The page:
King’s research program includes a long-term interest in rhetoric, intercultural communication and popular culture. His first book, Reggae, Rastafari, and the Rhetoric of Social Control, was published by the University Press of Mississippi in December 2002. King traces how Jamaica’s popular music evolved both lyrically and musically from 1959-1980. The study also examines how the Jamaican government and its surrogates attempted to control Jamaica’s popular music and the Rastafarian movement. King’s second book, I’m Feeling the Blues Right Now: Blues Tourism and the Mississippi Delta, was published by the University Press of Mississippi in July 2011. Promotional efforts to market blues music rely heavily on blues myths and claims of authenticity, strategies that seek to satisfy the imaginations of blues tourists who travel to the Mississippi Delta to experience authenticity (and spend money) in the mythical “birthplace of the blues.” At the same time, efforts to obfuscate Mississippi’s past embody conscious efforts to privilege a sterilized historical narrative, a narrative that relies heavily on revisionist memory practices. For example, while promotional materials often highlight the Delta as the “home of the blues,” and spotlight the region’s rustic and “authentic” blues culture, there is, not surprisingly, precious little information on Mississippi’s depressing record of state-sponsored oppression of African Americans.
King’s work has also been published in a variety of journals, including Communication and Critical/Cultural Studies, Southern Communication Journal, Howard Journal of Communications, Popular Music and Society, and Caribbean Studies as well as in edited books such as The Resisting Muse: Popular Music and Social Protest (London: Ashgate Press, 2006), Popular Music and Human Rights, Volume I (London: Ashgate Press, 2011), Social Controversy and Public Address in the 1960s and Early 1970s: The Rhetorical History of the United States (Vol. 9, East Lansing: Michigan State University Press, 2017) and The Honky Tonk on the Left: Progressive Thought in Country Music (Amherst: University of Massachusetts Press, 2018). King and co-author Roger D. Gatchet (West Chester University—Pennsylvania) are currently working on a public memory project that explores how Mississippi is promoting its civil rights history as part of the state’s cultural heritage.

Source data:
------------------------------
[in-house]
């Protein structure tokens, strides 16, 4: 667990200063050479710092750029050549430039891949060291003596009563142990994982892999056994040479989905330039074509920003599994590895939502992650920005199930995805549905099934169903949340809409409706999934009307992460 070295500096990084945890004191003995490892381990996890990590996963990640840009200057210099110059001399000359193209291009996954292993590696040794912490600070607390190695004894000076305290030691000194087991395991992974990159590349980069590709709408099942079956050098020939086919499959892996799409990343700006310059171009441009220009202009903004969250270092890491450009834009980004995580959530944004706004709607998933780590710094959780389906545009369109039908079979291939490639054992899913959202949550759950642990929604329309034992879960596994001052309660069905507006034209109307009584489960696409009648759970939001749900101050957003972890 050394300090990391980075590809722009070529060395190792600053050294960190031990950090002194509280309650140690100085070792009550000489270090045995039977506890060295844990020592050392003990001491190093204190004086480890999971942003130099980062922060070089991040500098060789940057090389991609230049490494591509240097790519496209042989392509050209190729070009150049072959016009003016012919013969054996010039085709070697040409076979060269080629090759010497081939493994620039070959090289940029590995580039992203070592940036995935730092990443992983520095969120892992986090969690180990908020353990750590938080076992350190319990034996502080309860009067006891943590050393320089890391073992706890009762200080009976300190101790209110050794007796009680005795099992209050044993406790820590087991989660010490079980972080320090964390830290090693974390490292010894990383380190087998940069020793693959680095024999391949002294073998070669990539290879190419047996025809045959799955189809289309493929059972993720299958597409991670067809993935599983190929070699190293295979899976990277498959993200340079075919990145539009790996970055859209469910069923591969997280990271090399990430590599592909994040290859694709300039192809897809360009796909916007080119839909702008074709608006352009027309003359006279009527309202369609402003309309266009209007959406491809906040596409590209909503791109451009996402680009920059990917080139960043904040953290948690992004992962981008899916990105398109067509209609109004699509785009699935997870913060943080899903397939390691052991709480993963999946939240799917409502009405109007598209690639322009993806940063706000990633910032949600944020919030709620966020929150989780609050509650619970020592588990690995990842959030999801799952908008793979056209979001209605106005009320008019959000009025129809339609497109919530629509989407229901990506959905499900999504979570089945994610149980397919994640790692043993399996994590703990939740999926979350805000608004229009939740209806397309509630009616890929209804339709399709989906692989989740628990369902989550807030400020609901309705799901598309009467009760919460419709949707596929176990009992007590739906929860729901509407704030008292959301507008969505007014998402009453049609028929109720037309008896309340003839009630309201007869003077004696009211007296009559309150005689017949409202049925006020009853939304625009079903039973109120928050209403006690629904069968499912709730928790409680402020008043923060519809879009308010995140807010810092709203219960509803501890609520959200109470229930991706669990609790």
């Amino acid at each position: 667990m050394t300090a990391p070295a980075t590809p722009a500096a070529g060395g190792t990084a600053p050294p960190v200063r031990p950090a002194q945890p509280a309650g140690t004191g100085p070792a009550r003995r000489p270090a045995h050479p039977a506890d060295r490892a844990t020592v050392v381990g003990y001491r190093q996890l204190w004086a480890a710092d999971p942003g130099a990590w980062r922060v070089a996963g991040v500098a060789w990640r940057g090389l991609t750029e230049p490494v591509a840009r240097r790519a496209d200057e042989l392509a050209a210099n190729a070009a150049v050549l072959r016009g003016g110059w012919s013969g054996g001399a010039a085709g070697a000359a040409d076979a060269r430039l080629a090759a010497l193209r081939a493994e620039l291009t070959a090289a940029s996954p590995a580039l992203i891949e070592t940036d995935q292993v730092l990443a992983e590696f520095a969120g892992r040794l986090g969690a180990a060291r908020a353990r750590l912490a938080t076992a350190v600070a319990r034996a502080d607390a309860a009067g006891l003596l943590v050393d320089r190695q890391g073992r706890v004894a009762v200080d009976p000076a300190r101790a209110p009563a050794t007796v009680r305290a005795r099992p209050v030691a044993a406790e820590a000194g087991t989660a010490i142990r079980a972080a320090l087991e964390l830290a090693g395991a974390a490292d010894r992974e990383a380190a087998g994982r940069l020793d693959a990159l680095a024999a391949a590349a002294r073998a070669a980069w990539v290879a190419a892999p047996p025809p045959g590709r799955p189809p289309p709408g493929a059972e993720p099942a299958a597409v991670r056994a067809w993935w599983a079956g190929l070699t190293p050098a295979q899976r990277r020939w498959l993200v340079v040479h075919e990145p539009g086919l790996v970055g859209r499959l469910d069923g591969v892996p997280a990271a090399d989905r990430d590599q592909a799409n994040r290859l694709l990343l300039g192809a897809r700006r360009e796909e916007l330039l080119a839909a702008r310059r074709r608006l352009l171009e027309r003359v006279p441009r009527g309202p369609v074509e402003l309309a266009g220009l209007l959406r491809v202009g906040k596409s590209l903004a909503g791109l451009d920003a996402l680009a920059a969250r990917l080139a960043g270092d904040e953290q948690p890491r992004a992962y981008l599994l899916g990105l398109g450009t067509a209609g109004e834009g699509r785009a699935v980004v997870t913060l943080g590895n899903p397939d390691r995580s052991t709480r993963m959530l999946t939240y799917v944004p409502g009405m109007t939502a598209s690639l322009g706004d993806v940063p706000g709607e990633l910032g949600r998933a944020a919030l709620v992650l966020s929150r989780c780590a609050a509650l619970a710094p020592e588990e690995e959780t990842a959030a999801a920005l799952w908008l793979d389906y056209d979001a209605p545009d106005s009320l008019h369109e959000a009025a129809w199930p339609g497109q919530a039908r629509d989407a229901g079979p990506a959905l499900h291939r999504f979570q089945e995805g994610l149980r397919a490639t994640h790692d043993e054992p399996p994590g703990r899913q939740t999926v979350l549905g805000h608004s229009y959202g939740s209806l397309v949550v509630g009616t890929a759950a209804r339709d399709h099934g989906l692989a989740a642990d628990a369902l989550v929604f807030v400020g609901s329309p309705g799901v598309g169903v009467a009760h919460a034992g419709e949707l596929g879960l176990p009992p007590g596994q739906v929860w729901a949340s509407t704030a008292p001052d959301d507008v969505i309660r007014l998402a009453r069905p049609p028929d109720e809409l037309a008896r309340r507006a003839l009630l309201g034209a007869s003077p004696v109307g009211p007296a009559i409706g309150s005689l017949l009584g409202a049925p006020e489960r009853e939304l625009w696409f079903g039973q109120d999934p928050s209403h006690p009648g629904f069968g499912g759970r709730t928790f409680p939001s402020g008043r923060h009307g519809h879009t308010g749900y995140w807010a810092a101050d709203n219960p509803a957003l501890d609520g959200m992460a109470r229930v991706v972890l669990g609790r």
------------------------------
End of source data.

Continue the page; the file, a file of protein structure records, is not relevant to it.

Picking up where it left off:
Work for CID:
Stephen King was one of the participants at the National Communication Association’s Summer Conference on Intercultural Dialogue in Istanbul, Turkey, which led to the creation of CID.